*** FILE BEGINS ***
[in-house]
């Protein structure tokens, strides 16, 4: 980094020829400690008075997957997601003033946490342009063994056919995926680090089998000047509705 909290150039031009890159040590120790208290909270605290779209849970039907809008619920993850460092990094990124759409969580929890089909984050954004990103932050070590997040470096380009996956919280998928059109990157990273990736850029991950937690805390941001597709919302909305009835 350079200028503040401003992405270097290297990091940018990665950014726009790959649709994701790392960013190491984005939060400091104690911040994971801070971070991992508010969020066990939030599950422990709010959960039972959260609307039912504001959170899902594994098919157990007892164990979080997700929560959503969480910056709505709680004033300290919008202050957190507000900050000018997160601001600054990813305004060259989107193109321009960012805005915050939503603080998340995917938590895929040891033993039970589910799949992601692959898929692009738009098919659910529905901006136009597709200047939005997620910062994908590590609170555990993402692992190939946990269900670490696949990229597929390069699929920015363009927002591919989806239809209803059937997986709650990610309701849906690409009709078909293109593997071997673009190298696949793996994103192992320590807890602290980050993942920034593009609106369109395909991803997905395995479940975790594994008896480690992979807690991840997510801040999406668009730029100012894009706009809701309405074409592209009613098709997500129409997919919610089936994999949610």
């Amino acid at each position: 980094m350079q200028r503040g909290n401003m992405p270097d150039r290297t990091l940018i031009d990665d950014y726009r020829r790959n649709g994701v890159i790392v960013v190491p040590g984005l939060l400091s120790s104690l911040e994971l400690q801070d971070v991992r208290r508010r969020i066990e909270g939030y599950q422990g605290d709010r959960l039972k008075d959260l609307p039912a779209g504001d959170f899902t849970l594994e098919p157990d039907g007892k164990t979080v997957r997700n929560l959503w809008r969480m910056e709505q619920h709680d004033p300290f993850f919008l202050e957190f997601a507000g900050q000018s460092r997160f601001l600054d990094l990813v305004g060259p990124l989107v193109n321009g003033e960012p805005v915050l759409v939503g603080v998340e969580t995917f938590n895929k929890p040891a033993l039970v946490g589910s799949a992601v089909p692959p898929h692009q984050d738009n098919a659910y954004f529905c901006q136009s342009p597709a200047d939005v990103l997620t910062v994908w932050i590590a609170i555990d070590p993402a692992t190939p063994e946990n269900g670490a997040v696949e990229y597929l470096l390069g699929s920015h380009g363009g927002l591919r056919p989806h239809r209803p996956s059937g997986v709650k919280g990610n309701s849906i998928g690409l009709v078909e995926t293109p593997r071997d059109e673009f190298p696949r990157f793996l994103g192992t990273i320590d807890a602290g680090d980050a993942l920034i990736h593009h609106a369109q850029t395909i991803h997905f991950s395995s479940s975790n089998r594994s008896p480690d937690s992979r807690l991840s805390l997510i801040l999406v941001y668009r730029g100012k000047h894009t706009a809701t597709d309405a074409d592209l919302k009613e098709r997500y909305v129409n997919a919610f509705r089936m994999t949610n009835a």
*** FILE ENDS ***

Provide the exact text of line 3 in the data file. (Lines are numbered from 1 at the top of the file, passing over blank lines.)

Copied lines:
């Amino acid at each position: 980094m350079q200028r503040g909290n401003m992405p270097d150039r290297t990091l940018i031009d990665d950014y726009r020829r790959n649709g994701v890159i790392v960013v190491p040590g984005l939060l400091s120790s104690l911040e994971l400690q801070d971070v991992r208290r508010r969020i066990e909270g939030y599950q422990g605290d709010r959960l039972k008075d959260l609307p039912a779209g504001d959170f899902t849970l594994e098919p157990d039907g007892k164990t979080v997957r997700n929560l959503w809008r969480m910056e709505q619920h709680d004033p300290f993850f919008l202050e957190f997601a507000g900050q000018s460092r997160f601001l600054d990094l990813v305004g060259p990124l989107v193109n321009g003033e960012p805005v915050l759409v939503g603080v998340e969580t995917f938590n895929k929890p040891a033993l039970v946490g589910s799949a992601v089909p692959p898929h692009q984050d738009n098919a659910y954004f529905c901006q136009s342009p597709a200047d939005v990103l997620t910062v994908w932050i590590a609170i555990d070590p993402a692992t190939p063994e946990n269900g670490a997040v696949e990229y597929l470096l390069g699929s920015h380009g363009g927002l591919r056919p989806h239809r209803p996956s059937g997986v709650k919280g990610n309701s849906i998928g690409l009709v078909e995926t293109p593997r071997d059109e673009f190298p696949r990157f793996l994103g192992t990273i320590d807890a602290g680090d980050a993942l920034i990736h593009h609106a369109q850029t395909i991803h997905f991950s395995s479940s975790n089998r594994s008896p480690d937690s992979r807690l991840s805390l997510i801040l999406v941001y668009r730029g100012k000047h894009t706009a809701t597709d309405a074409d592209l919302k009613e098709r997500y909305v129409n997919a919610f509705r089936m994999t949610n009835a």